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Online therapy in Aotearoa
Resources: Mental Health, Wellbeing, Self-care, For Myself
Online therapy is convenient, accessible and effective. It is also cost-effective and easy to fit into busy lifestyles.
Online therapy in Aotearoa

Online therapy is an increasingly popular way of connecting with accessible, effective and confidential help. Mental health support is engaged with through the internet or via technology. This includes the growing number of websites and apps geared towards wellbeing, as well as real-time messages, phone calls, or video calls with a therapist. 

The Anxiety New Zealand clinic offers online sessions over the phone and video sessions via zoom with a registered psychologist, psychologist or mental health GP (face-to-face using ZOOM or by phone) at times. and in the spaces and places, that work for people around Aotearoa. 

So why should people consider online therapy?

There are a number of benefits to online therapy.

First and foremost, is that it is effective. As summarised by an article by, “Despite the concerns, research consistently shows that online treatment can be very effective for many mental health issues. Here are the results of a few studies: 

A 2014 study published in the Journal of Affective Disorders found that online treatment was just as effective as face-to-face treatment for depression.

A 2014 study published in Behaviour Research and Therapy found that online cognitive behavioural therapy was effective in treating anxiety disorders. Treatment was cost-effective and the positive improvements were sustained at the one-year follow-up. 

A 2018 study published in the Journal of Psychological Disorders found that online cognitive behavioural therapy is "effective, acceptable and practical health care." The study found the online cognitive behavioural therapy was equally as effective as face-to-face treatment for major depression, panic disorder, social anxiety disorder, and generalized anxiety disorder.” 

· It’s convenient and accessible – most people have access to a device that will allow them to connect, whether it’s a phone or a laptop. The flexible nature of these services benefit clients and providers as it makes it easier to find time to incorporate sessions into busy routines, when they can be held wherever technology and privacy is available. Scheduling is therefore more convenient for many people.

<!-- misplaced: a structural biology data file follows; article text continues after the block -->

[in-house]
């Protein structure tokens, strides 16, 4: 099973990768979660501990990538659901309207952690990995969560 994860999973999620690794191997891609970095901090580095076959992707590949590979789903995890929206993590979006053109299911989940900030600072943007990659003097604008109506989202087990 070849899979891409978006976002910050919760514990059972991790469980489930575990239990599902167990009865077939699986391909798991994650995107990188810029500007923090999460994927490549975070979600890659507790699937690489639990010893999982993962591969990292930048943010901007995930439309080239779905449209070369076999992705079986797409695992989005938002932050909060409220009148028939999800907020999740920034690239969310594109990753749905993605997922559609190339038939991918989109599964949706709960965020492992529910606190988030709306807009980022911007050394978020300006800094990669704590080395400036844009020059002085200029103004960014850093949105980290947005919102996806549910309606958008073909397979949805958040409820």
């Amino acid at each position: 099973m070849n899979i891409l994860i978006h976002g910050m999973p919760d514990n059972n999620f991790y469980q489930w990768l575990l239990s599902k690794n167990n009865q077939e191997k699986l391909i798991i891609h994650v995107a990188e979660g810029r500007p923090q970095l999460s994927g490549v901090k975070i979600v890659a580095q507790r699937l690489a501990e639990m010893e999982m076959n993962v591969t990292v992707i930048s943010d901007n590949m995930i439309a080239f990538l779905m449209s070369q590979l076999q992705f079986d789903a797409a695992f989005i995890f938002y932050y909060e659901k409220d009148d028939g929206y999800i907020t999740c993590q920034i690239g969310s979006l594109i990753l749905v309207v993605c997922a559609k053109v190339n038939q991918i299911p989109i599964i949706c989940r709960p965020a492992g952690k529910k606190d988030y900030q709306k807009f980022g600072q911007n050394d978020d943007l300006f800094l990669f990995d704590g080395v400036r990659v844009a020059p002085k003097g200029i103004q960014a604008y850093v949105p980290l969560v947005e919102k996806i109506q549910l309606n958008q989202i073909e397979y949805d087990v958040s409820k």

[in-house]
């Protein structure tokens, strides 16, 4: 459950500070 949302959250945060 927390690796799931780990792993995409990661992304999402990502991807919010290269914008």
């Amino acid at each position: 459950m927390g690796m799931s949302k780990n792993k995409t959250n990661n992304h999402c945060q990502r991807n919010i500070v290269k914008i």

· Clients can attend sessions from the comfort of their own home, which make them more at ease during what can be difficult or uncomfortable conversations. Research shows that online treatment can be effective for a range of mental health concerns, particularly anxiety.

· It assists people in rural areas or those with transportation difficulties who would otherwise struggle to attend therapy. Individuals with anxiety, such as social anxiety or agoraphobia, may be more likely to reach out to an online therapist. 

· People can engage in support in a physical space that feels safe and helpful. They can learn and practice new skills in the environments that they want to make changes in. People can engage in guided therapy in-situ (in the places and environments that they need help) and share with their clinician in a more personalised environment. 

While these benefits are great, it is important to keep a few things in mind.  

Those with more complex needs or increased risk of harm need greater support than what online therapy can offer, as it can be difficult for therapists to intervene in the event of a crisis with online clients. 

Some clients may struggle with technological issues, such as accessing the means to do online therapy or ensuring a solid connection to the internet. Finding a safe private space from which to see the therapist can also be a challenge to some, for instance if they live in a busy home where family members or flatmates may overhear the session. 

Although there are some drawbacks, online therapy has some clear benefits. Addressing barriers to getting help should be a priority. It is clear that online therapy can address some of the barriers people in Aotearoa may face in the search for support.